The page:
Much discussion of care-home figures shows that the issue is traffic in and out and within any care-home, where any minor slip is exaggerated in effect by the inmates being so very susceptible. This may be subsequently considered a biohazard, but I have noted for weeks that the media describe care homes as being within the care system when they are mostly private institutions. It is a matter of implication, isn't it? So when shouting about PPE for example, the media is fudging whether this is or is not a state-level problem, conflating it with an NHS problem. I see that as a failure on their part for suitable precision in what they share with their readership. The blame game really must stop. What we see in Downing Street briefings is an unwillingness to answer questions as posed; responses are roughly on topic but very rarely provide information not already handed down— and the politicians are the most obvious in doing this. Equally the press demonstrates a similar paucity of thinking; continuing to ask for guarantees, for hard numbers, for predictions that they will they hold as accountable and so rarely asking questions that people can answer helpfully. I also note that each channel will use their own 'today's question' in their next bulletin, often showing the question only (and here I might agree, since the questions aren't answered).

I also wonder whether in time we will describe the effect of lockdown as not so much flattening a curve as slicing off a huge surge of figures; while lockdown is in place (any unchanged state of restriction) we would expect a different curve (same class perhaps, but a distorted one in comparison with the unrestricted state, e.g., R=0.8 rather than R=2.4). Boris Johnson yesterday described us as taking an alpine tunnel rather than going over the mountain and I think this has some merit as a description (though in this case the tunnel is slower than the external route, more as if a flier must walk); by taking the flatter route we avoid a lot of deaths. It is all very well to complain about the deaths we have, but it is important to recognise the level of cases and deaths we would have had without lockdown. That is going to be something that people are going to need to hear about in the months to come. Unrestricted deaths worldwide have been, I think, around the 1% mark, pointing to 650,000 deaths in the UK, not far off the half million (0.8%) I came across during this week as the result of a 'bad' scenario (always called worst-case because the press is poor at precision and loves extremes). So if we have 30-35,000 attributed deaths instead of 10-15 times that, will we look back and say this was appropriate and sensible behaviour? I expect that there will be a lot of 'demanding' that the figure should have been under the 20,000 that the medics said was a 'best-case' and which the press leapt upon as somehow guaranteed, hence their disappointment and attitude change when that number was passed. Look back at 2014 and 2018, top paragraph of today's edit and ask yourself if this is so very much worse.  Not only is blame and hence trust a problem, so is the manipulation of expectation.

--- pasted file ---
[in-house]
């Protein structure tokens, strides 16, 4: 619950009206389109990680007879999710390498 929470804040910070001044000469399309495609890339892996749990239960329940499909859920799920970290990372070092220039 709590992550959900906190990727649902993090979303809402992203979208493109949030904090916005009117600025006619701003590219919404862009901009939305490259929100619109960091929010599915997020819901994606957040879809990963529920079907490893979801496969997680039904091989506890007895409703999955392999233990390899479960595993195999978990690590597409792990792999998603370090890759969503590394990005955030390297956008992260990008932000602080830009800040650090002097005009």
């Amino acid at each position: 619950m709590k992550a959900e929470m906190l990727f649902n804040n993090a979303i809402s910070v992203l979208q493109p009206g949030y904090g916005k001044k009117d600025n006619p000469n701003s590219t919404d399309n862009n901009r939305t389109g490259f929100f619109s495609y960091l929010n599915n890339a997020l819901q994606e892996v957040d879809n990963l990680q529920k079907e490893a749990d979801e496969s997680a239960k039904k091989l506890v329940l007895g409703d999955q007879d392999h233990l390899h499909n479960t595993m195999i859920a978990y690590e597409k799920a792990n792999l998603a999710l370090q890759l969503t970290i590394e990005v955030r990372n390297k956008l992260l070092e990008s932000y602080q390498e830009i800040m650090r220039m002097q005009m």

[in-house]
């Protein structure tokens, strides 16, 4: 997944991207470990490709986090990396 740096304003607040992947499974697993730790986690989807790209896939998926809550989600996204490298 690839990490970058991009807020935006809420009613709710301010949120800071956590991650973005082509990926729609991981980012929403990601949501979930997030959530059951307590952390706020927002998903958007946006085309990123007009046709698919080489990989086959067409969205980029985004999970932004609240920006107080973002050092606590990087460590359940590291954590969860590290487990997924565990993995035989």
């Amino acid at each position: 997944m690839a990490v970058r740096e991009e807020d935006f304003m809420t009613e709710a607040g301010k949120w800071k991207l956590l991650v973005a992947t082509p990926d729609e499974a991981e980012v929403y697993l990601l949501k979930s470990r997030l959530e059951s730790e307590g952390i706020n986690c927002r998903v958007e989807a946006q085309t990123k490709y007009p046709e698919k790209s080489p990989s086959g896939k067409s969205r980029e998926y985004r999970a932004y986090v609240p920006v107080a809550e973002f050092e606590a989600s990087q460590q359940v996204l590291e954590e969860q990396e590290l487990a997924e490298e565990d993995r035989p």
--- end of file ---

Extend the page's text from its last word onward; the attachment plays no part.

DJS 20200501

3rd May. Charts changed so that one is Europe only, with Turkey included. Lots of visible noise around the trend lines, so I made the data less obvious. At some point I fumbled and all the lines changed to some restricted colour setting (blues and greys), which took ages to return to something like the variety I had before. Today the habit to put Japan at the bottom of the worldometer copy makes for an unusually long list.